Outdoors: Down with the fluff chuckers?

By: By J.D. Richey, columnist
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“I hate fluff chuckers,” a buddy once said to me as we floated past a couple guys who were minding their own business, fly fishing for steelhead on the Trinity River.

He seemed genuinely angry and I asked him what the source of his loathing was.

“Those stinkin’ flea flickers are just a bunch of pompous S.O.B’s,” was the reply. “They think their way is the only way.”

It wasn’t the first time I’d heard such sentiments. In fact, I hear similar stuff all the time – enough, in fact to make me wonder what the heck happened to the fly fishing. Somehow along the way, fly fishing has been tagged with elitist, holier-than-thou stigma and it’s a shame – a shame because it’s a great sport and most fly anglers are just normal folks who like to have a nice day on the water.

I’m not sure where the “all fly guys have attitudes” feelings originated, but my guess is it started with some of the fly shops. I’ve walked into more than a few fly fishing stores over the years and had the ultra-snobby employees make me feel like I was nothing more than an ignorant pile of steaming cow dung. Those kind of experiences certainly don’t help the sport’s image.

I’ve also encountered the guys who will only fish dry flies because “anything else just isn’t fishing.” And then there are the fly casters who won’t “lower themselves” to fish bead head nymphs or use indicators. On many occasions, I’ve had guys with the long rod look down their noses at me while I was baiting up a hook with nightcrawlers or roe.

I once guided a famous fly fishing writer on the Yuba River in the fall. We caught a couple fish on leeches in the morning but the dry fly bite I had told him all about didn’t materialize by noon like it had the day before. So, I found a pod of spawning salmon and switched to a Glo Bug and immediately started catching rainbows. The writer dude wouldn’t change flies and continued unsuccessfully with his leeches while I hammered trout with the egg patterns.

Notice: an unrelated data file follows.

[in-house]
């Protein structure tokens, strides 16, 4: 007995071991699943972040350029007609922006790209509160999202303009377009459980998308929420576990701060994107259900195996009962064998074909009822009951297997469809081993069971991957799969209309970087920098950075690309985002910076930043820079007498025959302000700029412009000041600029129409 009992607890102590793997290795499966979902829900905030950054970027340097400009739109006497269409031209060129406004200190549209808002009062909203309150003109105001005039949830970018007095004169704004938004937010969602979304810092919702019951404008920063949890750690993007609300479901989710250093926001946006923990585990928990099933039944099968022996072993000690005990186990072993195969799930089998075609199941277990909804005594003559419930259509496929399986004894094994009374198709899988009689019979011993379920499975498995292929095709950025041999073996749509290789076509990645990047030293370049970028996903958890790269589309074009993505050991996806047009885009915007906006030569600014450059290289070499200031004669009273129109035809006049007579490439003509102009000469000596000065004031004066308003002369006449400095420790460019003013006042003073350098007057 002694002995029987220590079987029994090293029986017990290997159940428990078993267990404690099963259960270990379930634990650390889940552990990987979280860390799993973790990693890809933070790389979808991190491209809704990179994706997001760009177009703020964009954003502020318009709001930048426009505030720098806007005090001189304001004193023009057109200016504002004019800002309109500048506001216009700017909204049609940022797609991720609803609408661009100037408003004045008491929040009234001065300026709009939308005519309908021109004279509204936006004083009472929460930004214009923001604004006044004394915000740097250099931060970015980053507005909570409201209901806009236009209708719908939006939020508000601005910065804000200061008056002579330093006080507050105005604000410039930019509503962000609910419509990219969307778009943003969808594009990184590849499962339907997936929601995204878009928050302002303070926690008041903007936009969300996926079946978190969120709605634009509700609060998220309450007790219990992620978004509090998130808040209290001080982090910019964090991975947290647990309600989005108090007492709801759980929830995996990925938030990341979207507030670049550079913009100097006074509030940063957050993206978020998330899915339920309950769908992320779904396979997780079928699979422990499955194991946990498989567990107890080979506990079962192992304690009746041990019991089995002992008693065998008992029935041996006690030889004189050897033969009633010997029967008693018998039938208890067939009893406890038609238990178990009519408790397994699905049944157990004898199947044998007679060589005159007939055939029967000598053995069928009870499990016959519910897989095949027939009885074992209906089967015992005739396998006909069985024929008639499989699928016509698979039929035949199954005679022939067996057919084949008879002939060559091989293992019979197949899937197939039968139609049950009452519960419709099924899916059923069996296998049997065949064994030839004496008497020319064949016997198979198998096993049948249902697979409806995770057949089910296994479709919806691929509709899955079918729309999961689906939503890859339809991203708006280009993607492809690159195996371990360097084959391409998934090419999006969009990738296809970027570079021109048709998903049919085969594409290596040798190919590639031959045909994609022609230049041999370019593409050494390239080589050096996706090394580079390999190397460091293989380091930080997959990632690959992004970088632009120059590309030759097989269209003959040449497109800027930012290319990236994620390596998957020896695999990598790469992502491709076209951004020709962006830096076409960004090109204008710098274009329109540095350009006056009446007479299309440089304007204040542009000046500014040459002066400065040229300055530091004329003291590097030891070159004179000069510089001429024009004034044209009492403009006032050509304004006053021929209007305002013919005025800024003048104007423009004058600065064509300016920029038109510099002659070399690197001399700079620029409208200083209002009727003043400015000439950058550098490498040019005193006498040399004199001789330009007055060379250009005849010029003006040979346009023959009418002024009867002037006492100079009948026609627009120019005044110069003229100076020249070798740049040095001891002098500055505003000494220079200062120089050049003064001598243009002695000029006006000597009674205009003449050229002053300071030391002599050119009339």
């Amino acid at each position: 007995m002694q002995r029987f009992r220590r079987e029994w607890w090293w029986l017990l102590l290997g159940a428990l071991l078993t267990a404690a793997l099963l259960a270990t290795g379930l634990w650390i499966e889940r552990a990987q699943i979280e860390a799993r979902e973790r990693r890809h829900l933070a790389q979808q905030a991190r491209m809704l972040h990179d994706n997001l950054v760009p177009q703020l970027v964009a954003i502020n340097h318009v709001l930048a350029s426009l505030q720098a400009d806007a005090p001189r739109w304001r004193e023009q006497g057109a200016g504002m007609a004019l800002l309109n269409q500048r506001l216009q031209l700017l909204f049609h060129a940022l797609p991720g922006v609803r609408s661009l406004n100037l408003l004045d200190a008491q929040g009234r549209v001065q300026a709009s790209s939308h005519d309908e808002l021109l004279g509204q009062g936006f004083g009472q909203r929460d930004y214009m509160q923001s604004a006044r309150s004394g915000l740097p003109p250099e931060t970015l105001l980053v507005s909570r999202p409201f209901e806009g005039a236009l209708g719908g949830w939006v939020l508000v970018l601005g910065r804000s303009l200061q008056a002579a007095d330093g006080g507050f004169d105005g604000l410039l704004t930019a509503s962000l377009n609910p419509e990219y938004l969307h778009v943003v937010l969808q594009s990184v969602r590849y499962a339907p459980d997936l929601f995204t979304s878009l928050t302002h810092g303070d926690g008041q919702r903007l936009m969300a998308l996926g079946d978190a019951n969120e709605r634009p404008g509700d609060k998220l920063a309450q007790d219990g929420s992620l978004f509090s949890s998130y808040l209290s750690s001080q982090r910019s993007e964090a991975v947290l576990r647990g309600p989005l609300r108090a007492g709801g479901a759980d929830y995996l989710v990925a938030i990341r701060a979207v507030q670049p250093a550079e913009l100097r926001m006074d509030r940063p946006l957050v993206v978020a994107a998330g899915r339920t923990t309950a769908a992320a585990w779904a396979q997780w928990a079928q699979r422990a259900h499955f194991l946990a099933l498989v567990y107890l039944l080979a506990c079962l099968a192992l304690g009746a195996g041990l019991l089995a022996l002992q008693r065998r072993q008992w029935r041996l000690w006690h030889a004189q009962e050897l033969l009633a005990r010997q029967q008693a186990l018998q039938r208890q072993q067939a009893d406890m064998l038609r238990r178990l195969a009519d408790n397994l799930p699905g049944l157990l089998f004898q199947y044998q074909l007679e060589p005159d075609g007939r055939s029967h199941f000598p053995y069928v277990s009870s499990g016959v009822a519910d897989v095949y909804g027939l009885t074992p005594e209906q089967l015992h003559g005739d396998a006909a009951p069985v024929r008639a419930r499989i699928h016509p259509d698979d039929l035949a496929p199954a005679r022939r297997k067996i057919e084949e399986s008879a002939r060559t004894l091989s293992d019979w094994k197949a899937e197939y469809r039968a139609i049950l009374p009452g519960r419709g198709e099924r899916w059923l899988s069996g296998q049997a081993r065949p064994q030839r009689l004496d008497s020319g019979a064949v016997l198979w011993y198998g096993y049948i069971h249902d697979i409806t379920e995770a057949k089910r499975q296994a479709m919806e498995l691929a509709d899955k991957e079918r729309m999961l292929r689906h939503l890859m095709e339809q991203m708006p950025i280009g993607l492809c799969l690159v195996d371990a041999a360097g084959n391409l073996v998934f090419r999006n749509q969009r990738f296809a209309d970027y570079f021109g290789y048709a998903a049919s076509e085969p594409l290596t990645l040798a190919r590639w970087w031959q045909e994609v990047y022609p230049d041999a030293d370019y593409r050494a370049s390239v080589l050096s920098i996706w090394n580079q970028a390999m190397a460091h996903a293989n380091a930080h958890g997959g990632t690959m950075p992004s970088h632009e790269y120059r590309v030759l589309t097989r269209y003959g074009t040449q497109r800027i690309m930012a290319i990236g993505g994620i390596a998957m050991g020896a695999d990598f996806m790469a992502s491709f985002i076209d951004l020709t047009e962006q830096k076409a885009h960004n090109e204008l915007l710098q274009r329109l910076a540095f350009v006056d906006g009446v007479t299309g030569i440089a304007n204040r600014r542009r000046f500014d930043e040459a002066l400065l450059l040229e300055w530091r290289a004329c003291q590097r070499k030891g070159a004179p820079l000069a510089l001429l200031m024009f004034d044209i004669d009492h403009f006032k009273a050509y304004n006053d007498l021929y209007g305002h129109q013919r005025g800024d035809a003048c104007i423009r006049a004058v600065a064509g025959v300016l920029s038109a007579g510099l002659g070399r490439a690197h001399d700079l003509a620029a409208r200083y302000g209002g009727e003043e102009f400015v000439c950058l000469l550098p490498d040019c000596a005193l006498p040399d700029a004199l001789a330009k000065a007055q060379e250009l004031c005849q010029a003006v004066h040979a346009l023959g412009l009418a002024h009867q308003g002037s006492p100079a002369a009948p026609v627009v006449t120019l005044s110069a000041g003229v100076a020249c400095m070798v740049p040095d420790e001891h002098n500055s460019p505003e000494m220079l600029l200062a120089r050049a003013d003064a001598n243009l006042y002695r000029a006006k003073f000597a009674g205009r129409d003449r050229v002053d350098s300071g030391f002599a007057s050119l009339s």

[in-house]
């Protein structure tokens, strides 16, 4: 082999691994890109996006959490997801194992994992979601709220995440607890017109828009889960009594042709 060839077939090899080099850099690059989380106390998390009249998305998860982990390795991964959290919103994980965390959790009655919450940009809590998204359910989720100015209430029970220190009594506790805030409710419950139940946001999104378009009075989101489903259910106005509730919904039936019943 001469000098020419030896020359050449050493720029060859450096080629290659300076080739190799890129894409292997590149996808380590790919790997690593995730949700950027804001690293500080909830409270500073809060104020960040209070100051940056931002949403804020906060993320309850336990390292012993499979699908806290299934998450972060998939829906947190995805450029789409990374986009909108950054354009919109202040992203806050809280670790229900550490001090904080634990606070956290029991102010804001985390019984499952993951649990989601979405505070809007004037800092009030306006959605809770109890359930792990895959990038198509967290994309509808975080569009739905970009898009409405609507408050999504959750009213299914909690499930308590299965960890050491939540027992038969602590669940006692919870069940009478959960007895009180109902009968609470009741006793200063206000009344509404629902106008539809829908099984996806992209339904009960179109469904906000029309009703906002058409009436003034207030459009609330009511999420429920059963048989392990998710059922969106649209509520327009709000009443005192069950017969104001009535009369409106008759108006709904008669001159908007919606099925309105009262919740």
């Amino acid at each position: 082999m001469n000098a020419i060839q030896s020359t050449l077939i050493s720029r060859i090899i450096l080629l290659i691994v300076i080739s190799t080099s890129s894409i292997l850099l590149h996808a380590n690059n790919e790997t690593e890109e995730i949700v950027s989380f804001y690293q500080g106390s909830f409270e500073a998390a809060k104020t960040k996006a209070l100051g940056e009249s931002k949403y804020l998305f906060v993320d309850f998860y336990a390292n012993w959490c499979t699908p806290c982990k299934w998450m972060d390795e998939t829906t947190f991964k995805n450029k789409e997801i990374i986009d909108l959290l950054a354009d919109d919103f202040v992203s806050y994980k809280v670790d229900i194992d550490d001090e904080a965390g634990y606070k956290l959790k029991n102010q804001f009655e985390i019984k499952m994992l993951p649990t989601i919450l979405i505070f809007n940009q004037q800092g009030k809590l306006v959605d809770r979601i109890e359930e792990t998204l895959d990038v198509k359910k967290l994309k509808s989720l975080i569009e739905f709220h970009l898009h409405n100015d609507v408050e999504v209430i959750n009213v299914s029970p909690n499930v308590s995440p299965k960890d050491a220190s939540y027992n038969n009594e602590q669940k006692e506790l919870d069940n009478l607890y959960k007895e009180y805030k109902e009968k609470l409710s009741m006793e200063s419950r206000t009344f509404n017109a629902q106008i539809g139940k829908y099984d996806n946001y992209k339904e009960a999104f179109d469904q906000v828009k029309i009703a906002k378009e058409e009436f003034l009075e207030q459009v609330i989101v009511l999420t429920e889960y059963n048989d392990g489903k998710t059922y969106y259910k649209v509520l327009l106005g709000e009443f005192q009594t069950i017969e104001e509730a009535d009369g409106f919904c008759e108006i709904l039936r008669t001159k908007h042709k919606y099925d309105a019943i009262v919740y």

The dry fly bite finally came on and we ended up catching a bunch of fish on Stimulators in the afternoon. At the end of the day, he told me that he was sure glad that the surface action picked up because he didn’t have it in him to fish with eggs.

I feel that that kind of attitude has really helped take fly fishing in the wrong direction. To me, the essence of the sport is to figure out where the fish are holding and what they have on the menu on a given day and then best “match the hatch.” When the grasshoppers didn’t come out on the Yuba that afternoon, I went to Plan B and found that the fish were eating eggs. A quick change of flies and bingo…fish on. I had the hatch matched perfectly but I guess since an egg is an egg and not an insect, it didn’t count as fly fishing in that writer’s eyes.

I don’t know, that kind of stuff just seems weird to me. Isn’t the whole point of the deal to go out on the water, have a nice day and maybe hook a few fish in the process? Who cares what you’re using!

While it may seem like fly anglers are all snobs, I’m here to tell you that that’s simply not the case.

Unfortunately, those discriminatory “fluff chuckers” seem to make their presence very well known. But for every elitist in the fly fishing ranks, there are a million other enthusiasts who simply enjoy the sport and have no attitude at all.

Don’t let that the handful of bad seeds ruin your image of this great angling pastime!